HAGÅTÑA, Guam — Operation Christmas Drop, a U.S. Pacific Air Forces-sponsored multinational training and humanitarian assistance operation, takes off Saturday for its 69th annual mission.
Operation Christmas Drop is the Department of Defense’s longest-running humanitarian airlift training operation. It began during the Christmas season in 1952, when a B-29 Superfortress air crew saw islanders waving at them from the island of Kapingamarangi.
In the spirit of Christmas, the crew dropped a bundle of supplies attached to a parachute to the islanders below, giving the operation its name. Today, airdrop operations include more than 50 islands throughout the Pacific.
What to stream this weekend:Netflix’s ‘Operation Christmas Drop’ and more
The charity effort allows Air Force members from Andersen Air Force Base Guam, Joint Base Pearl Harbor-Hickam, Hawaii, and Yokota Air Base, Japan, to work with allies in the Japan Air Self-Defense Force to execute low-cost, low-altitude training.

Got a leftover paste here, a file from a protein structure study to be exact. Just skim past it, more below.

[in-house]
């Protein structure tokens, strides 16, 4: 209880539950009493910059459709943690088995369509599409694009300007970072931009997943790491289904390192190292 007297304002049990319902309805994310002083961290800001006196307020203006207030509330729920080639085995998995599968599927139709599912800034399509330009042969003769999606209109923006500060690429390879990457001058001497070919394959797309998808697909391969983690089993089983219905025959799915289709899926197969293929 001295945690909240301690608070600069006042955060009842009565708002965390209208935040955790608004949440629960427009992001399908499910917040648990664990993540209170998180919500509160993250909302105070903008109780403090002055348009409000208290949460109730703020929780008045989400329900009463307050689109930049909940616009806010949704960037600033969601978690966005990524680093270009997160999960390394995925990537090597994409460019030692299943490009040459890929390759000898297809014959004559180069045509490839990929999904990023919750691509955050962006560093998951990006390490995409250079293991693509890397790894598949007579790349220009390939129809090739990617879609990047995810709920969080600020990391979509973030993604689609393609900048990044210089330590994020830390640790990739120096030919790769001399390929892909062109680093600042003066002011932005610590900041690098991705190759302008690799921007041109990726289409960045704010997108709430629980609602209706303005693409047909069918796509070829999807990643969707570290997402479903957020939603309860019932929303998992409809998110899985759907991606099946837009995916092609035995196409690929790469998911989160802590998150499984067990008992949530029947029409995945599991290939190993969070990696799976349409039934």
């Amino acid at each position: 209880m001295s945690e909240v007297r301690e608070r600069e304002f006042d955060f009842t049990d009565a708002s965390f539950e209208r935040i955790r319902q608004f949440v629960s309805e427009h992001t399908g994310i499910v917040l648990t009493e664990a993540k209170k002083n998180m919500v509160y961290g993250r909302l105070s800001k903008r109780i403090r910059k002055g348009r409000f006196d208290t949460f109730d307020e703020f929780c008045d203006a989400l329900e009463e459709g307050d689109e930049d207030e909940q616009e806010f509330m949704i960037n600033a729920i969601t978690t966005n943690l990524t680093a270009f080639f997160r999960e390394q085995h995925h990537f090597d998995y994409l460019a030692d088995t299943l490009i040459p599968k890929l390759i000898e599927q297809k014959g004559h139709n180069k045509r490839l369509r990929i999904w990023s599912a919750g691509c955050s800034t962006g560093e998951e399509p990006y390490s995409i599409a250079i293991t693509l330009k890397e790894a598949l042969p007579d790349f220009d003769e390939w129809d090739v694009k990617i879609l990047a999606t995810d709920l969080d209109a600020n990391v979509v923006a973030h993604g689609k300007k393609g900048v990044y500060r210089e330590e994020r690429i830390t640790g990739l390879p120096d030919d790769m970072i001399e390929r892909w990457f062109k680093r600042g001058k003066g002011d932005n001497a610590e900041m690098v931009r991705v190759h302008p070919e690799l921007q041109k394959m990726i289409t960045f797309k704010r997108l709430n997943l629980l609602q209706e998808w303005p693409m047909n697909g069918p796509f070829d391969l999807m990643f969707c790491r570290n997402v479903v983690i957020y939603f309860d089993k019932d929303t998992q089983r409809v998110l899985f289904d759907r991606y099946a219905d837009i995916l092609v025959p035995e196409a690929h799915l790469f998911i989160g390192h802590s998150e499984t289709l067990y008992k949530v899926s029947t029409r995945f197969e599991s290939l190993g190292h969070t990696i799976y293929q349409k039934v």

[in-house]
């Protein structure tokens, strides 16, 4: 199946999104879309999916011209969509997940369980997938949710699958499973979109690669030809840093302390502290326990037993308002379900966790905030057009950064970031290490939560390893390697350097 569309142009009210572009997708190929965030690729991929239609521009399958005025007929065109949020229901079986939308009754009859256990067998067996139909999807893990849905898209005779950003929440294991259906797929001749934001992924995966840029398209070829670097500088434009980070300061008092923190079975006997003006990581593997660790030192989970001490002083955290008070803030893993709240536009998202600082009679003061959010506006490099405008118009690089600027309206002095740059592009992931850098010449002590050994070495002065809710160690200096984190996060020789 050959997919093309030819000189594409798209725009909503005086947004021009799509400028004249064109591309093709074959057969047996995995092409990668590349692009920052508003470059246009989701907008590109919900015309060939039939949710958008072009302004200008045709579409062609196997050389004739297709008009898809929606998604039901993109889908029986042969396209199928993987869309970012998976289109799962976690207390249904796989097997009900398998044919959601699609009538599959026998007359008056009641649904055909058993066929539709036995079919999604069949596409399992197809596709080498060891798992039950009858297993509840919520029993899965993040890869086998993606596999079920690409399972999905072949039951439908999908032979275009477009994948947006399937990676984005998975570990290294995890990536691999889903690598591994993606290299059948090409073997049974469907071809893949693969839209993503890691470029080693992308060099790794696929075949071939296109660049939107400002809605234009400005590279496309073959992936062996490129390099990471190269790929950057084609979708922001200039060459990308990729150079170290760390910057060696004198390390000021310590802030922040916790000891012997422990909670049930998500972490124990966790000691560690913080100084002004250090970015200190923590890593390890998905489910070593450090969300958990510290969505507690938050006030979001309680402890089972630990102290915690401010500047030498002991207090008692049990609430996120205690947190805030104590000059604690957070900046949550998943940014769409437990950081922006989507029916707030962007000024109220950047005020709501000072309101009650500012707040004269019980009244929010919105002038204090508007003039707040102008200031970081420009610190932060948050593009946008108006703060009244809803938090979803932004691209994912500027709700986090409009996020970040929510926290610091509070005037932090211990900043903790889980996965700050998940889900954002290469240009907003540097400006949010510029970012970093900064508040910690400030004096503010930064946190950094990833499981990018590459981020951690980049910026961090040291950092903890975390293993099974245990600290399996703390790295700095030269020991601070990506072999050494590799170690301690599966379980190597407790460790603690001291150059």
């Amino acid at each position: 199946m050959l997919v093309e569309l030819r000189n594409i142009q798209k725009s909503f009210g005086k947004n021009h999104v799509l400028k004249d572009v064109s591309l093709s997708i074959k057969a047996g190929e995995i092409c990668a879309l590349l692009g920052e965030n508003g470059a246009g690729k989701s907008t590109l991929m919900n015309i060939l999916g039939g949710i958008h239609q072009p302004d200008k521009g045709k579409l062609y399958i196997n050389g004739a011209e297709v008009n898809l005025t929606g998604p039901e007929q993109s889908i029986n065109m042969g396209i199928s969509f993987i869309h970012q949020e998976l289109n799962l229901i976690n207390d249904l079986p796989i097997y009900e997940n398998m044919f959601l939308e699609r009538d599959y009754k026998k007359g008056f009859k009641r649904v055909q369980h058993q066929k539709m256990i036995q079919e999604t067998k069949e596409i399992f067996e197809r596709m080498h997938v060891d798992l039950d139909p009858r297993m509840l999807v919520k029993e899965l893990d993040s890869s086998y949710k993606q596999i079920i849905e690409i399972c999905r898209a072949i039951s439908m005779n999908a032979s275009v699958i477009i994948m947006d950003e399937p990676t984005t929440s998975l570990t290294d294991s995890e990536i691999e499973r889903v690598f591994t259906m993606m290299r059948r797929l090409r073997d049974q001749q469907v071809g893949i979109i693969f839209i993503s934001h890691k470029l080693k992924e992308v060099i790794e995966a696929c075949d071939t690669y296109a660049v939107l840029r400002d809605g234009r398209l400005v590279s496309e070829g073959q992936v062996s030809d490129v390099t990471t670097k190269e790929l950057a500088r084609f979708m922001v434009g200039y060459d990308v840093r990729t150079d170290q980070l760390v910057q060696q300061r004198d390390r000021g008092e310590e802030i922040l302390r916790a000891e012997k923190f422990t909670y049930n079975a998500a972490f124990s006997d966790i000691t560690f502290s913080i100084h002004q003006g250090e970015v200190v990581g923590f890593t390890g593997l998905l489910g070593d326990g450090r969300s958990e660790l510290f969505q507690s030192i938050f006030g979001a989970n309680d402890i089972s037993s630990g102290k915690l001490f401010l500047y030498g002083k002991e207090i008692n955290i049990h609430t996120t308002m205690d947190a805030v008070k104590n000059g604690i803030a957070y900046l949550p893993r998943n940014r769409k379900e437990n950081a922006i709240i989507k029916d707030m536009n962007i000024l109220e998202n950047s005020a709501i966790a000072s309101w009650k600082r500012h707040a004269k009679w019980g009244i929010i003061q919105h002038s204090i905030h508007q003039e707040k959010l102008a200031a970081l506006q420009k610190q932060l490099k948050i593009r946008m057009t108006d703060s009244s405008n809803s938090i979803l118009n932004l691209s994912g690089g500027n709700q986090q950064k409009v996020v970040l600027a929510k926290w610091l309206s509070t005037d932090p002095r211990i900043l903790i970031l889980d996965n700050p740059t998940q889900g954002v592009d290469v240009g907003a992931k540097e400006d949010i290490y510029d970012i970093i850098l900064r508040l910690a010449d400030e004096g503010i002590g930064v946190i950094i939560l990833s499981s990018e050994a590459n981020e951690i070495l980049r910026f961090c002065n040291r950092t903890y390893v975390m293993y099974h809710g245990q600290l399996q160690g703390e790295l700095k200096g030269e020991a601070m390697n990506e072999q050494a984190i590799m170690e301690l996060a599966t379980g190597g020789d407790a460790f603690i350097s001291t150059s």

Using the Denton Act — which allows private U.S. citizens and organizations to use space available on U.S. military cargo planes to transport humanitarian goods to countries in need — the C-130J Super Hercules crews airdrop food, supplies, educational materials and toys to islanders throughout the Commonwealth of the Northern Marianas, Federated States of Micronesia and the Republic of Palau.
Planning efforts heavily addressed the current pandemic and include a virtual international observer program, with other countries not attending in person, and adherence to Center for Disease Control and Prevention (CDC) guidelines.
“We’re taking deliberate steps to mitigate the spread of COVID-19 during this year’s iteration of Operation Christmas Drop by following CDC COVID-19 guidelines and implementing approved sanitation measures for all donations,” said Col. Robert Craig-Gray, Pacific Air Forces chief flight surgeon, in a news release.
Christmas during COVID-19:USPS launches Operation Santa with new digital letter adoption
“Socially distanced teams wearing recommended protective gear on shift work will prepare the donations in bundles, which will all be disinfected prior to delivery across the islands,” Craig-Gray said.
“Every effort is being made to keep all participants and recipients involved safe and healthy so we can continue to carry out this amazing tradition of humanitarian assistance.”